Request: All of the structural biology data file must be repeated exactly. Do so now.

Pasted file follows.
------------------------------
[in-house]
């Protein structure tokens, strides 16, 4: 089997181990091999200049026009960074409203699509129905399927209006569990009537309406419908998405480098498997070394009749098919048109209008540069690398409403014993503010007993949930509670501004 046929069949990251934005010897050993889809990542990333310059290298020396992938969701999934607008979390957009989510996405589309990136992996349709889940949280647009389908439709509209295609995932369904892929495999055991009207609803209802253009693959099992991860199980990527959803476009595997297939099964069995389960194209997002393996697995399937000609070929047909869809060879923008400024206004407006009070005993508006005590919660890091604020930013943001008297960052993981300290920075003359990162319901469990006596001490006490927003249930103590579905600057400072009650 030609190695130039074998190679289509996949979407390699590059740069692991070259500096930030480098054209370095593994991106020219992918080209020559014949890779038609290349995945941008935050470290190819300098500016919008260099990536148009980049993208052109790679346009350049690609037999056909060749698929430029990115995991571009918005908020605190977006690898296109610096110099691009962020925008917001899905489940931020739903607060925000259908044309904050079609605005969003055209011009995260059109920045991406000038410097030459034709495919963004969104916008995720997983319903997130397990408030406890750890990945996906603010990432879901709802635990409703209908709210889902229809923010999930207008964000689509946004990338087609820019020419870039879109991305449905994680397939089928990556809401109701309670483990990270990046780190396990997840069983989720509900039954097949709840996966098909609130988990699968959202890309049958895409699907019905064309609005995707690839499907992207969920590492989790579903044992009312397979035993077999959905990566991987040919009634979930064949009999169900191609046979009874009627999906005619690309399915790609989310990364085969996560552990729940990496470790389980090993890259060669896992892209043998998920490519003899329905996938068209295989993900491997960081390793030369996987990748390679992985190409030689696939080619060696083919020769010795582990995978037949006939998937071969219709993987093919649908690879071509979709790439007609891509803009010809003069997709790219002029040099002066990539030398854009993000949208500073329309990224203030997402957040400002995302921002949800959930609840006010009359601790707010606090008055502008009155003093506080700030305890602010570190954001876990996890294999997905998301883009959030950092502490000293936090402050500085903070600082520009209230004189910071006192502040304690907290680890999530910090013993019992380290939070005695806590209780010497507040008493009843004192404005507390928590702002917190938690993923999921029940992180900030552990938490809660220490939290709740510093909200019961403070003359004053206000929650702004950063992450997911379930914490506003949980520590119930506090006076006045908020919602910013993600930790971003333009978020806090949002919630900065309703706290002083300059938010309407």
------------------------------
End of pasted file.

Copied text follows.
[in-house]
């Protein structure tokens, strides 16, 4: 089997181990091999200049026009960074409203699509129905399927209006569990009537309406419908998405480098498997070394009749098919048109209008540069690398409403014993503010007993949930509670501004 046929069949990251934005010897050993889809990542990333310059290298020396992938969701999934607008979390957009989510996405589309990136992996349709889940949280647009389908439709509209295609995932369904892929495999055991009207609803209802253009693959099992991860199980990527959803476009595997297939099964069995389960194209997002393996697995399937000609070929047909869809060879923008400024206004407006009070005993508006005590919660890091604020930013943001008297960052993981300290920075003359990162319901469990006596001490006490927003249930103590579905600057400072009650 030609190695130039074998190679289509996949979407390699590059740069692991070259500096930030480098054209370095593994991106020219992918080209020559014949890779038609290349995945941008935050470290190819300098500016919008260099990536148009980049993208052109790679346009350049690609037999056909060749698929430029990115995991571009918005908020605190977006690898296109610096110099691009962020925008917001899905489940931020739903607060925000259908044309904050079609605005969003055209011009995260059109920045991406000038410097030459034709495919963004969104916008995720997983319903997130397990408030406890750890990945996906603010990432879901709802635990409703209908709210889902229809923010999930207008964000689509946004990338087609820019020419870039879109991305449905994680397939089928990556809401109701309670483990990270990046780190396990997840069983989720509900039954097949709840996966098909609130988990699968959202890309049958895409699907019905064309609005995707690839499907992207969920590492989790579903044992009312397979035993077999959905990566991987040919009634979930064949009999169900191609046979009874009627999906005619690309399915790609989310990364085969996560552990729940990496470790389980090993890259060669896992892209043998998920490519003899329905996938068209295989993900491997960081390793030369996987990748390679992985190409030689696939080619060696083919020769010795582990995978037949006939998937071969219709993987093919649908690879071509979709790439007609891509803009010809003069997709790219002029040099002066990539030398854009993000949208500073329309990224203030997402957040400002995302921002949800959930609840006010009359601790707010606090008055502008009155003093506080700030305890602010570190954001876990996890294999997905998301883009959030950092502490000293936090402050500085903070600082520009209230004189910071006192502040304690907290680890999530910090013993019992380290939070005695806590209780010497507040008493009843004192404005507390928590702002917190938690993923999921029940992180900030552990938490809660220490939290709740510093909200019961403070003359004053206000929650702004950063992450997911379930914490506003949980520590119930506090006076006045908020919602910013993600930790971003333009978020806090949002919630900065309703706290002083300059938010309407």